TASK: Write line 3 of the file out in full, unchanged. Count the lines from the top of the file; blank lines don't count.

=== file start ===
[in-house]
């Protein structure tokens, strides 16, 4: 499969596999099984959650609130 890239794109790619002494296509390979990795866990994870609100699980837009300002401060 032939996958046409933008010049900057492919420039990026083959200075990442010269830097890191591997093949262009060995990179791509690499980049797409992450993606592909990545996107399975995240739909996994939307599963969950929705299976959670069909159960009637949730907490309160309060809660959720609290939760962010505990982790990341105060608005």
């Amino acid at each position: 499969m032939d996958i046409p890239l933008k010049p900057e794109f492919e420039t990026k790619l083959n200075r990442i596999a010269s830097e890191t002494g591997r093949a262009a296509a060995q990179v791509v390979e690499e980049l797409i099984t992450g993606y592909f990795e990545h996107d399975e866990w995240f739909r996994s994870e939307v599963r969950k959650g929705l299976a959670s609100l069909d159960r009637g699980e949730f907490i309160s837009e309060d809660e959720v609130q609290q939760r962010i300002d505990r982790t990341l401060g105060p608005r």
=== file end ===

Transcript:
């Amino acid at each position: 499969m032939d996958i046409p890239l933008k010049p900057e794109f492919e420039t990026k790619l083959n200075r990442i596999a010269s830097e890191t002494g591997r093949a262009a296509a060995q990179v791509v390979e690499e980049l797409i099984t992450g993606y592909f990795e990545h996107d399975e866990w995240f739909r996994s994870e939307v599963r969950k959650g929705l299976a959670s609100l069909d159960r009637g699980e949730f907490i309160s837009e309060d809660e959720v609130q609290q939760r962010i300002d505990r982790t990341l401060g105060p608005r």